Phoenix SWIR camera

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Attollo Engineering, global engineering experts and suppliers of infrared imaging solutions, LiDAR/LADAR, and laser sensing, introduces the Phoenix, a 640 x 512 shortwave infrared (SWIR) camera with the industry’s smallest VGA sensor and an extremely small 5 µm pixel pitch. The revolutionary sensor is ideally suited for broadband imaging as well as daylight and nighttime laser see-spot and range-gated imaging.

The cost-efficient, miniature indium gallium arsenide (InGaAs) uncooled SWIR camera is ideal for integration into small gimbals and other low size, weight, and power (low-SWaP) devices, such as handheld, helmet- and soldier-mounted systems. Other applications include machine vision, precision agriculture, driver vision enhancement (DVE), covert illuminated imaging, and laser designator imaging and decode (with separate Attollo laser event detector module). Attollo Phoenix also offers significant cost savings at the system level when compared to competitive SWIR cameras.

The high-performance, InGaAs, 640 x 512, 5 µm pixel pitch SWIR camera’s spectral response ranges from 1.0 µm to 1.65 µm with more than 99.5% operability and greater than 70% quantum efficiency. Selectable frame rates include 30 Hz, 60 Hz, 120 Hz, and 220 Hz, with windowing available. The Phoenix has a global shutter imaging mode, and presets and user-defined integration time of 0.1µs (minimum), plus triggering options of sync-in (low-latency see-spot and range-gating) and sync-out. Other specifications include onboard processing with non-uniformity corrections (NUCs) and bad pixel replacement.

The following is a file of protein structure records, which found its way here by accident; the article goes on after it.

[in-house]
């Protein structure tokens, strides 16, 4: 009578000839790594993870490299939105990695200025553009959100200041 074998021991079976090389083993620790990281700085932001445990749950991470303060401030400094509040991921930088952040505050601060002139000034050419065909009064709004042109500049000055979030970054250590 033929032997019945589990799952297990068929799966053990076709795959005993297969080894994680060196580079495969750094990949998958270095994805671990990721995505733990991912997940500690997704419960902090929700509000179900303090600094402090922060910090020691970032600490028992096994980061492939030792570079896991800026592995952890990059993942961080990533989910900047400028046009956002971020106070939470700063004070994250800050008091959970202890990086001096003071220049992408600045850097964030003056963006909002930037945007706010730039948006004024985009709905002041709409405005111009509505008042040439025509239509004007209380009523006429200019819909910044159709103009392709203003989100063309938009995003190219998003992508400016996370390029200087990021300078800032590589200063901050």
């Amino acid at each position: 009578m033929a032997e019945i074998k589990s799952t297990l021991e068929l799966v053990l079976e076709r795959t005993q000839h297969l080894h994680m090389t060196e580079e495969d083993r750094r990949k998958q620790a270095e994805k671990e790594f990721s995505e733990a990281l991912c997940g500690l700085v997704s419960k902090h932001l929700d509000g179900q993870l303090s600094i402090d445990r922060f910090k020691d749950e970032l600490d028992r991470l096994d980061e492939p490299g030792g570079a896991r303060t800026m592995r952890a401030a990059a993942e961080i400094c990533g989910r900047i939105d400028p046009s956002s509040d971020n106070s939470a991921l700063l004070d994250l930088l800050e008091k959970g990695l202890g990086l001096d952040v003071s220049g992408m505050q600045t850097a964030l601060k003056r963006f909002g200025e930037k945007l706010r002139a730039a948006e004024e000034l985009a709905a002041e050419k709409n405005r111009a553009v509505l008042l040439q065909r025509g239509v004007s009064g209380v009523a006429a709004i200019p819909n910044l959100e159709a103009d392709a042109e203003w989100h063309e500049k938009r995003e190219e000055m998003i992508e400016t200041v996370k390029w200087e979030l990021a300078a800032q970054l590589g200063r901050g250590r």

Paweł Malinowski, program manager at Imec

15 December 2021

Image: Martial Red/shutterstock.com

20 January 2022

Paweł Malinowski, program manager at Imec

15 December 2021

Images taken with STMicroelectronics' 940nm NIR Quantum Film sensor (top left) and with its 1,400nm SWIR QF sensor (bottom left). Corresponding images taken using a visible smartphone camera (right). The QF NIR image shows better contrast between black electrical wires hidden in the dark green leaves, and tree trunks and branches hidden in front of the dark wood fence. The SWIR QF image shows how effective it is to use SWIR imaging to see through a silicon wafer. Credit: STMicroelectronics

15 December 2021

Image: Valery Lisin/shutterstock.com

28 October 2021